Integrated electrochemical device to screen for liver function at the point-of-care
Moed, Saundria M.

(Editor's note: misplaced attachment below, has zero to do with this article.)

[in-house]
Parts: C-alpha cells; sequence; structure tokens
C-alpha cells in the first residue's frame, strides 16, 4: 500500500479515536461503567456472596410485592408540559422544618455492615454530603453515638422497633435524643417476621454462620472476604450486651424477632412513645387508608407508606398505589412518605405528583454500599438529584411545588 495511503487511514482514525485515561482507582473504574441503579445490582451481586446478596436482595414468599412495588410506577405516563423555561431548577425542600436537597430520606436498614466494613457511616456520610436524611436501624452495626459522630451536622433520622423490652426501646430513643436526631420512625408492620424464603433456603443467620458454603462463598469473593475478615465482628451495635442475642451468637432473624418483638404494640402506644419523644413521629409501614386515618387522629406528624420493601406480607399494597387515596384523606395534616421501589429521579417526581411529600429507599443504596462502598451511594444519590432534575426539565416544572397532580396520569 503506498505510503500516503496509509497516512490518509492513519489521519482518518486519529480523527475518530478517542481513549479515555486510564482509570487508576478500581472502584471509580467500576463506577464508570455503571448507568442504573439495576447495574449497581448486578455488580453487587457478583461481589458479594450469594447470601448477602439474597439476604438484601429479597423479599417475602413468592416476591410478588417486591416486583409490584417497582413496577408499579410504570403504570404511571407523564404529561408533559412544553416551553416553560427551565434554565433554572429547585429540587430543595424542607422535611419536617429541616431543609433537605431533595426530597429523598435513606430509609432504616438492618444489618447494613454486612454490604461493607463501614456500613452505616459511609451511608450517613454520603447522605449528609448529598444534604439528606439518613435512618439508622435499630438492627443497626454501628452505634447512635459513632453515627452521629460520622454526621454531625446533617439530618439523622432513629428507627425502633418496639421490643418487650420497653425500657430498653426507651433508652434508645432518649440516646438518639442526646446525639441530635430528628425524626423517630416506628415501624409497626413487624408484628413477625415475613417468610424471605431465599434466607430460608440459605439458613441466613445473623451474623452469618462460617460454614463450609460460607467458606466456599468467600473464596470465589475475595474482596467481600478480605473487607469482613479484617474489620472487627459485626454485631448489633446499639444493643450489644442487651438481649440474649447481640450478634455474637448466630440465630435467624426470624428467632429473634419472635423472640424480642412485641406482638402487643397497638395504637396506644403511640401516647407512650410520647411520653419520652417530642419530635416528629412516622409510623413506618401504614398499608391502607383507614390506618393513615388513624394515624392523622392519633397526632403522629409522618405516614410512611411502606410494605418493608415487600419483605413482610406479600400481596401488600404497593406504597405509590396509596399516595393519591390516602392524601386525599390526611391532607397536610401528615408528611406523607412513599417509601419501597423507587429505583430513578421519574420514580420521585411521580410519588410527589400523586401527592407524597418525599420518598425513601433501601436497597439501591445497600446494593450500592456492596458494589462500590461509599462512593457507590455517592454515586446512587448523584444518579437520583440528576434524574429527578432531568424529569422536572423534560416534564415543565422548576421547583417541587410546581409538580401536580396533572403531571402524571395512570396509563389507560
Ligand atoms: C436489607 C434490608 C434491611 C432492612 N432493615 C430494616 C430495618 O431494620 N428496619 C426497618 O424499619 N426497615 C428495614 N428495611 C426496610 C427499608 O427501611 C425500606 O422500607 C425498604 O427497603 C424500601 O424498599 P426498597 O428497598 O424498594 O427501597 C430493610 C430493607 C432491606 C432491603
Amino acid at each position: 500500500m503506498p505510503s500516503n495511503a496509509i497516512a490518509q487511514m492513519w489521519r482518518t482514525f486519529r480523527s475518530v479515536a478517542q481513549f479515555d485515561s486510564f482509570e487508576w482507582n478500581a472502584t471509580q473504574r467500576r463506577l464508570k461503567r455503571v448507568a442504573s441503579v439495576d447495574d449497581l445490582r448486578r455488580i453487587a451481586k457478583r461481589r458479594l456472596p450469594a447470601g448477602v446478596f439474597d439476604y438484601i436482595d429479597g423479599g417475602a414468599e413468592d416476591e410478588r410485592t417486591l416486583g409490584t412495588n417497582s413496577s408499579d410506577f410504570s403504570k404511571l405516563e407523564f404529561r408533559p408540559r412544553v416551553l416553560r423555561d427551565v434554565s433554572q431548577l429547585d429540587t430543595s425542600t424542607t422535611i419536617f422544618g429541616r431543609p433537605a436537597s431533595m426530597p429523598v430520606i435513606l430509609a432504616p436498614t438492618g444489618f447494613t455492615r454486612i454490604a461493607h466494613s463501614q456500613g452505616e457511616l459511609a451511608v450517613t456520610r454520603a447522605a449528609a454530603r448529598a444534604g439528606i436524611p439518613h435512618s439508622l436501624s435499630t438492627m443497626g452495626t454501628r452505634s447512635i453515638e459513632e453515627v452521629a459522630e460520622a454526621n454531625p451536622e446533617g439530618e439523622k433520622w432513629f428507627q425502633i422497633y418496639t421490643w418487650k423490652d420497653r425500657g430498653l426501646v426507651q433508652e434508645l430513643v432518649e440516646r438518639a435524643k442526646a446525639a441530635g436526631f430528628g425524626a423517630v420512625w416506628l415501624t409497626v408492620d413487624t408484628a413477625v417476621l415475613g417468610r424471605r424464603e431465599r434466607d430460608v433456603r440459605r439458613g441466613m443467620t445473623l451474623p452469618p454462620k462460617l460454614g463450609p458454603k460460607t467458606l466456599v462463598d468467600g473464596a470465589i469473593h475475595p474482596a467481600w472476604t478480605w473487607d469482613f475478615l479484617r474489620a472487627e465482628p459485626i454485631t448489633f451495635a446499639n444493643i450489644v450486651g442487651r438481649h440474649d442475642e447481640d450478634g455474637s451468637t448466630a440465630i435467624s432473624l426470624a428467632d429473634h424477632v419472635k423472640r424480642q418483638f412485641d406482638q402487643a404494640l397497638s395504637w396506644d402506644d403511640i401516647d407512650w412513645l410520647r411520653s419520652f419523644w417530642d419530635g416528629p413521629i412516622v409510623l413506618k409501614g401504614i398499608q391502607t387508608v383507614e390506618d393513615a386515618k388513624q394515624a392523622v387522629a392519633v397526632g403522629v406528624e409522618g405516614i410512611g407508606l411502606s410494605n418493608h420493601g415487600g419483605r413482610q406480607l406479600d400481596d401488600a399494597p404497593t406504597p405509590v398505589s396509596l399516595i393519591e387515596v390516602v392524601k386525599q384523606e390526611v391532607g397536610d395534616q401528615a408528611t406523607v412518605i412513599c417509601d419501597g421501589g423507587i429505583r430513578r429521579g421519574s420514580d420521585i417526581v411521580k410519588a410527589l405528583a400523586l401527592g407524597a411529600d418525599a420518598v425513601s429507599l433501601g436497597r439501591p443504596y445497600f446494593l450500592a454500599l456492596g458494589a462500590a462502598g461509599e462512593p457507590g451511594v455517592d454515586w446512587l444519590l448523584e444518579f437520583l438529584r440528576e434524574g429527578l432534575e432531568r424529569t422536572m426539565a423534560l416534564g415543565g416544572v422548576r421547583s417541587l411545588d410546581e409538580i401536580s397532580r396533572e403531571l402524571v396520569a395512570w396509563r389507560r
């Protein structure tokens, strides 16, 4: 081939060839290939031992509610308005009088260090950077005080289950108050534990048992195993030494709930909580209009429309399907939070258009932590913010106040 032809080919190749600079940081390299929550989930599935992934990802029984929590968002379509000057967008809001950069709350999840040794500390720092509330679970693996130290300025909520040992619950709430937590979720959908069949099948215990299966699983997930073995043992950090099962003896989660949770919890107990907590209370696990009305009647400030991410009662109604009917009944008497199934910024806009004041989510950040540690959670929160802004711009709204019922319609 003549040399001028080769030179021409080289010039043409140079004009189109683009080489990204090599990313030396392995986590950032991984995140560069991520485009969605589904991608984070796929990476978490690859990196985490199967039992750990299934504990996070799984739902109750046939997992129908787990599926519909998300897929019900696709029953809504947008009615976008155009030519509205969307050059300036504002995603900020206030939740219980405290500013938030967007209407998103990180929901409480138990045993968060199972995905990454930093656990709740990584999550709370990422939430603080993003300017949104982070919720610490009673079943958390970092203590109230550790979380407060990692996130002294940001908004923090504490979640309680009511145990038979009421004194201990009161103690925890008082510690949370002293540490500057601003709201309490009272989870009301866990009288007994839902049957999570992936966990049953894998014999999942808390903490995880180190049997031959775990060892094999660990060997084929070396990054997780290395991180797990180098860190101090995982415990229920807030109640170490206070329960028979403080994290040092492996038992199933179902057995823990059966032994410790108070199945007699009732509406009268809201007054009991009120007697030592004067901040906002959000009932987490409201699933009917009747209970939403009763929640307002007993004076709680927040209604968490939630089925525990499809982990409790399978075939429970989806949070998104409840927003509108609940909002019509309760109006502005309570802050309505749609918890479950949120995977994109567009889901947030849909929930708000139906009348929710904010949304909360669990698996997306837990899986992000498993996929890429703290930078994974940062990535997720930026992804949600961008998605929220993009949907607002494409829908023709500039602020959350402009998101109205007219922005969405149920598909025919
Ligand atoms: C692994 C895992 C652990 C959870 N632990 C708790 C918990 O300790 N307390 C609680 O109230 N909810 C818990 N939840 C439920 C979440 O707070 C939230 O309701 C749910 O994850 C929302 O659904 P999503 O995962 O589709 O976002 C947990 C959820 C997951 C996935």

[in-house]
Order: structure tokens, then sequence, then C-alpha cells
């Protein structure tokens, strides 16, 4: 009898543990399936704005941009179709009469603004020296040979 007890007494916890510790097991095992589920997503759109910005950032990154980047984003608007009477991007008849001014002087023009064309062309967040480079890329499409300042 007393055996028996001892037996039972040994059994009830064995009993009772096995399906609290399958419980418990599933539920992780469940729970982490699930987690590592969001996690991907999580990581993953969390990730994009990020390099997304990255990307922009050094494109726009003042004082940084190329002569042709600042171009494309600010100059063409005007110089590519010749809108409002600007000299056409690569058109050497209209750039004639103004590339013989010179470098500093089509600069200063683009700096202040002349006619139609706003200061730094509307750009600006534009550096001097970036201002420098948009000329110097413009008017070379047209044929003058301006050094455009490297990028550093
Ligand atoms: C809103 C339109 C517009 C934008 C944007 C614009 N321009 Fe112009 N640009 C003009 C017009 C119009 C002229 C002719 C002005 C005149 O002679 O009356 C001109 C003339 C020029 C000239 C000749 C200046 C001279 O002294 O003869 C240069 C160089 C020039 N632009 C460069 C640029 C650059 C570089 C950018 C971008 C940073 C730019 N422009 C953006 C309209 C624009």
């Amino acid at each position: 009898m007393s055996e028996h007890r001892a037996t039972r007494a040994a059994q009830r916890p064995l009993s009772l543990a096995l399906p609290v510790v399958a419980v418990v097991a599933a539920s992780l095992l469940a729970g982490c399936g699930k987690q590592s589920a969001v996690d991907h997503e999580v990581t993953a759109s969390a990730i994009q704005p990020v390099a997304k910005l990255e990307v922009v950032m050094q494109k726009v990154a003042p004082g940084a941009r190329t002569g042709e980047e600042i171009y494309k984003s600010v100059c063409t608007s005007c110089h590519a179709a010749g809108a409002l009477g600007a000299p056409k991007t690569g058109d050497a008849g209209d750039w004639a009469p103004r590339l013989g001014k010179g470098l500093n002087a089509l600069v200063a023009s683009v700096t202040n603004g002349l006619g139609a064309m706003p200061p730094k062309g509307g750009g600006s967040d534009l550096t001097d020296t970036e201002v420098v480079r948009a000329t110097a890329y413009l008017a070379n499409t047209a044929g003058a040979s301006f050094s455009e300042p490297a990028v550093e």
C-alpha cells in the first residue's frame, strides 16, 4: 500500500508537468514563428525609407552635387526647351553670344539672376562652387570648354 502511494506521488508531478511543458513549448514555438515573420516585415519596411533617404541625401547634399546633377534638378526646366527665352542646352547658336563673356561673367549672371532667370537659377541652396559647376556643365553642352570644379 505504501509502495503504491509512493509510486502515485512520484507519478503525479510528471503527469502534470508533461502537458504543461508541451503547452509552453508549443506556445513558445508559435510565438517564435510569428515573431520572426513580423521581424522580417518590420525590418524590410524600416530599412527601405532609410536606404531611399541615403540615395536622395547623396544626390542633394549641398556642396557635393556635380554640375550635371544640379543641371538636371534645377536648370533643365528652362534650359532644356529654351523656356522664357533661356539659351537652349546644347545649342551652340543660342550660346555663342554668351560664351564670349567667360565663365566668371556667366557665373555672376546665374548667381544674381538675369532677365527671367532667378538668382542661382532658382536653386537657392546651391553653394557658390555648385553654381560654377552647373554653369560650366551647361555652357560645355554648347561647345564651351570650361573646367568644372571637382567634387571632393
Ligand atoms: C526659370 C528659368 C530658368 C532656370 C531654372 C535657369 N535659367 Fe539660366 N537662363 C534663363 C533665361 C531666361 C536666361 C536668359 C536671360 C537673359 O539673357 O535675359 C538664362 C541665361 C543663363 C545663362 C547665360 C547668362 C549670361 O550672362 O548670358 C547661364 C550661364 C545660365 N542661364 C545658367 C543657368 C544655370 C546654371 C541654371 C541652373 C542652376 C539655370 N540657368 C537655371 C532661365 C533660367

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Human Immunodeficiency Virus (HIV) and Tuberculosis (TB) continue to be a significant global burden, disproportionately affecting low- and middle-income countries (LMICs). While much progress has been made in treating these epidemics, this has led to a rise in liver complications, as patients on anti-retroviral therapies (to treat HIV) and anti-TBs (to treat TB) are at an increased risk of drug-induced liver injury (DILI). Therefore, patients on these medicines require consistent screening of liver function. But, due to logistical barriers, gold standard DILI screening fails to be executed at the point-of-care (POC) in LMICs. This thesis aims to fill a current and critical void in diagnosis and management of liver diseases in patients with HIV/AIDS and TB in these settings where conventional diagnostic approaches are prohibitively expensive. To address this gap in technology and patient care, we have developed and optimized a robust, novel assay for on-site POC monitoring of liver health. We take an electrochemical approach to quantify the levels of alanine aminotransferase, a key biomarker of liver function, from whole blood samples. Additionally, we build a patient- and provider-centric platform for detection, aiming to minimize sample preparation steps and simplify the user experience. Furthermore, we use a computational approach to explore the impact of our technology at the POC in LMICs, quantifying both the efficacy and cost-effectiveness. Using this technology, health care providers can assess patient liver health at the POC and make clinical decisions in real time. In the field this technology has the potential to impact HIV and TB patient treatment and improve patient quality of life.